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What are the different types of house survey?

Jan 26, 2018
House survey
There are a number of different types of house survey, and if you’re thinking about buying a house in the UK, you’ll need to know which one is right for you.
To help you out, we’ve put together a useful guide so that you make the right choice. 

What is a home buyers survey?

A home buyers survey is essentially a health check of a property, undertaken by a qualified surveyor and designed to identify any potential problems with a house before you buy. There are many different house survey types to choose from, and as a buyer, it’s essential to know how they differ so that you can choose the right one for you. The most important consideration when choosing a house survey is the age of the property. Older homes will need a more comprehensive survey, whereas brand new houses only require a once-over. The more in-depth the survey, the more it will cost. Once you buy a house, any problems are your responsibility. A survey, therefore, ensures you have the full picture and are aware of any potential issues up front. If a survey identifies major concerns, you can use this as a bargaining chip to lower the house price or decide to walk away from the sale if need be.

House buying surveys explained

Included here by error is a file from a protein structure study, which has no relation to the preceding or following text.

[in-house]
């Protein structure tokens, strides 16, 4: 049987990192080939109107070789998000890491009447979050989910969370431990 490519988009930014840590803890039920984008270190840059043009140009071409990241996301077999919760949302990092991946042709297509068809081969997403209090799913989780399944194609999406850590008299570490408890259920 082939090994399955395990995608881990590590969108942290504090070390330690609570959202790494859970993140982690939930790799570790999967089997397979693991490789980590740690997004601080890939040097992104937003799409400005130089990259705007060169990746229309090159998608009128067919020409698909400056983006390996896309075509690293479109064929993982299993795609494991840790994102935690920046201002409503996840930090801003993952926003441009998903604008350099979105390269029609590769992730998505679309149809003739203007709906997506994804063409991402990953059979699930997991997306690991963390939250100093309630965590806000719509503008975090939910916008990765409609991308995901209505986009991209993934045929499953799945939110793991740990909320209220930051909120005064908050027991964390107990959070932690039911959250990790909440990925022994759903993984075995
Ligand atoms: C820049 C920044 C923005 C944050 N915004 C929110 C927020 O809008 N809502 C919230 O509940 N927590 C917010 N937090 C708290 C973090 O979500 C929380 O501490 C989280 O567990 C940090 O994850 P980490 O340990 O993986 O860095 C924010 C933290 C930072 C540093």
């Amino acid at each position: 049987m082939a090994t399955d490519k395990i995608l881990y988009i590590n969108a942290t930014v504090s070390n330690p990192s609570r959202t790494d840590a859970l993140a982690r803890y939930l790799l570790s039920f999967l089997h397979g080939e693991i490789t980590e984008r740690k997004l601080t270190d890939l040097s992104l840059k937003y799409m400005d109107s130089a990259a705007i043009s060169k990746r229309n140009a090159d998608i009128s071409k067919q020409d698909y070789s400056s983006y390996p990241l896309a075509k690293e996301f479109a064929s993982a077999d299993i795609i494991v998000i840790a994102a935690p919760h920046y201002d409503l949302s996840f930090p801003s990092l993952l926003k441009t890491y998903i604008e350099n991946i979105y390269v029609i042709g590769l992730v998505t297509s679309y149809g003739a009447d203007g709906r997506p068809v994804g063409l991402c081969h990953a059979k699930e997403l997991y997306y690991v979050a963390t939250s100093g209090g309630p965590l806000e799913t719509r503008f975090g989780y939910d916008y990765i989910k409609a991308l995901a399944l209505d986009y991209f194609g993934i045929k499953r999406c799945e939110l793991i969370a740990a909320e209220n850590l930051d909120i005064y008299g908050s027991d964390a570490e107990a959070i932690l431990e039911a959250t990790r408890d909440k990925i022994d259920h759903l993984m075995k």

The Royal Institution of Chartered Surveyors (RICS) is the industry authority on house surveys, so it’s worth choosing a RICS-qualified surveyor. Here’s a quick overview of the different survey types on offer: RICS Condition Report A basic RICS condition report is recommended for properties. It is a cost-effective way to get a health check on the home you’re planning on buying, using a traffic light system to highlight any areas of concern. It reports on the condition only and does not give additional advice. It does not include a valuation and building reinstatement figure. RICS Homebuyers Report The RICS homebuyers report is a comprehensive check of homes in a reasonable condition and the most popular of all available surveys. It’s designed to spot any areas of a building that needs repairs, along with advice on ongoing maintenance. It includes a valuation and building reinstatement figure. RICS Building Survey If the house you’re buying is especially old, or you’re planning on doing some work to the property, it’s likely you’ll need a full structural survey. As the most comprehensive of all survey types, it will highlight all areas of concern, but is also the most expensive of all home buyer surveys.  This is often confused with a structural report. It is suitable for older, more unusual properties and those that have been altered and extended. Structural report A structural engineer will typically inspect a property when a defect such as movement has been identified. The engineer might also be a building surveyor but in the report should provide a diagnosis and estimated cost of repair, which can be used by your mortgage provider if necessary. You can find a RICS-qualified surveyor in your area, here. This guide to house surveys was produced in collaboration with Countrywide, the UK’s largest and most successful estate agency and property services Group.